There Is Power in a Union

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"There Is Power in a Union"
Song
Language English
Published 1913
Songwriter(s) Composer: Lewis E. Jones
Lyricist: Joe Hill

"There Is Power in a Union" is a song written by Joe Hill in 1913. The Industrial Workers of the World (commonly known as the Wobblies) concentrated much of its labor trying to organize migrant workers in lumber and construction camps. They sometimes had competition for the attention of the workers from religious organizations. The song uses the tune of Lewis E. Jones' 1899 hymn "There Is Power in the Blood (Of the Lamb)".[1]

"There Is Power in a Union" was first published in the Little Red Songbook in 1913.

The song has been recorded several times. Billy Bragg recorded a song with the title "There Is Power in a Union" on the Talking with the Taxman About Poetry album; this has different words[2] and is set to the tune of "Battle Cry of Freedom".[3]

Lyrics and style[edit]

Would you have freedom from Wage slavery,
Then join in the grand Industrial band;
Would you from mis'ry and hunger be free,
Then come, do your share, like a man.

(Chorus)
There is pow'r there is pow'r in a band of workingmen,
When they stand hand in hand,
That's a pow'r, that's a pow'r
That must rule in every land—
One Industrial Union Grand.

Would you have mansions of gold in the sky,
and live in a shack, way in the back?
Would you have wings up in heaven to fly,
And starve here with rags on your back?

If you've had 'nuff of the "blood of the lamb"
Then join in the grand industrial band;
If, for a change, you would have eggs and ham,
Then come, do your share, like a man.

If you like sluggers to beat off your head,
Then don't organize, all unions despise.
If you want nothing before you are dead,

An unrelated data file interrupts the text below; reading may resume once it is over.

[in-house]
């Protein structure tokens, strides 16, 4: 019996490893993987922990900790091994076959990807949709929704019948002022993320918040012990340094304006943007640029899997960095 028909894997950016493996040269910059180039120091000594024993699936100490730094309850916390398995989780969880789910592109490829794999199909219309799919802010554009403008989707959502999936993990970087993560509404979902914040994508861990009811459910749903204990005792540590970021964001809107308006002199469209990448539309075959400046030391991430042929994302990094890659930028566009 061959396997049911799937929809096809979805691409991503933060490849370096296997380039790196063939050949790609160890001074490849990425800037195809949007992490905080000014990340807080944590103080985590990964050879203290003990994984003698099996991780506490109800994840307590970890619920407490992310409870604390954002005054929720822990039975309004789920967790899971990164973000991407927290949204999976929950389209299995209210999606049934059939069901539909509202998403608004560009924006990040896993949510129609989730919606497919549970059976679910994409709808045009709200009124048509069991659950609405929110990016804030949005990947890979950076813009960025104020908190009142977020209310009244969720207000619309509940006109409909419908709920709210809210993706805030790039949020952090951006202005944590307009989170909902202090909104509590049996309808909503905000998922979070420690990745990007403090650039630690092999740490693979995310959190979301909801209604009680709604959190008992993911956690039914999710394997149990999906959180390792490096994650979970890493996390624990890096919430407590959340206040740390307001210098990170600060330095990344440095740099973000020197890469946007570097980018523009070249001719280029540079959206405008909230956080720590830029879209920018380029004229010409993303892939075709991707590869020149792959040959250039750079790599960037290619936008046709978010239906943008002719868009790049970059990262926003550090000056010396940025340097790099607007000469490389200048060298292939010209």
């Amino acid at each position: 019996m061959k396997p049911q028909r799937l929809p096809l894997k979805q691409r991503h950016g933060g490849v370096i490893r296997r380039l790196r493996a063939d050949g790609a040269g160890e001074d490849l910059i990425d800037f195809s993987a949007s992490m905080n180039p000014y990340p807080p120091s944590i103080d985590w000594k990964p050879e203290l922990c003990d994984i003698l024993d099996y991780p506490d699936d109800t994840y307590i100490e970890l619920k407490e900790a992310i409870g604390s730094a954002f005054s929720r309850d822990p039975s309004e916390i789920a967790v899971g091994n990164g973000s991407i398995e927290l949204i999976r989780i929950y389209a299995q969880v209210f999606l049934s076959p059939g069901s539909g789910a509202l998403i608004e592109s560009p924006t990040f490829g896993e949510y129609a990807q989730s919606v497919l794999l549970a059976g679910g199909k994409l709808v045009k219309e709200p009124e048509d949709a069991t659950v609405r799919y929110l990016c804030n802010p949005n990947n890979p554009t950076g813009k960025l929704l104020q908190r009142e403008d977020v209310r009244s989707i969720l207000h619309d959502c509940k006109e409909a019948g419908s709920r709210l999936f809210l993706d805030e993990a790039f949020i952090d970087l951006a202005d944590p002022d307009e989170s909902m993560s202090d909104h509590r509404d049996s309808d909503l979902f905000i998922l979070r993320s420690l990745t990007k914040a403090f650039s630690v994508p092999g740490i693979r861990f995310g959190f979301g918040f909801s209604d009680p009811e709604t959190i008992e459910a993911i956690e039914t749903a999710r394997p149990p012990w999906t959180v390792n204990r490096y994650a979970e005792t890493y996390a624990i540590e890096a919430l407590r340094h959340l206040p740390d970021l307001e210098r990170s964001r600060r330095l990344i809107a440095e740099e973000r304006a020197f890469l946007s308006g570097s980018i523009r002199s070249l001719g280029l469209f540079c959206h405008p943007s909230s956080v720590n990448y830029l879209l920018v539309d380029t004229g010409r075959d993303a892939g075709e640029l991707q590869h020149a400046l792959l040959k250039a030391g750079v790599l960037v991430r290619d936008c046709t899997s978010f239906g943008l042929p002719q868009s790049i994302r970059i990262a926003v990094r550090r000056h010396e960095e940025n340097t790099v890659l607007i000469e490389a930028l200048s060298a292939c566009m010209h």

Shake hands with your boss and look Wise.

Come, all ye workers, from every land,
Come, join in the grand industrial band;
Then we our share of this earth shall demand.
Come on! Do your share, like a man.

— Gibbs M. Smith, Joe Hill, Peregrine Smith Books, Salt Lake City, 1969/1984, pages 249–250

In popular culture[edit]

The Billy Bragg version of this title is featured in the 2004 film Howard Zinn: You Can't Be Neutral on a Moving Train in which American Communist organizations march in Time Square.[4]

The Billy Bragg song of this title, but unrelated to Joe Hill's song, is featured in the 2014 film Pride in which London organization Lesbians and Gays Support the Miners collects funds to support the striking miners of a Welsh pit village during the UK miners' strike (1984–85).[5]

For many years, Dropkick Murphys have used Bragg's song as one of the songs played before they perform.

Punk band Street Dogs recorded Billy Bragg's version (with altered lyrics) on their album Fading American Dream.

See also[edit]

References[edit]

  1. ^ "Little Red Songbook". Industrial Workers of the World. Retrieved 15 September 2012. 
  2. ^ "Billy Bragg - Talking With The Taxman About Poetry". Retrieved 3 November 2013. 
  3. ^ Bragg, Billy (2015). A Lover Sings: Selected Lyrics. Faber and Faber. ISBN 978-0-571-32861-1. 
  4. ^ "Howard Zinn: You Can't Be Neutral on a Moving Train (2004) - Soundtracks - IMDb". 
  5. ^ "Pride Soundtrack". Universal Music Operations Limited. Archived from the original on 8 October 2014. Retrieved 17 September 2014.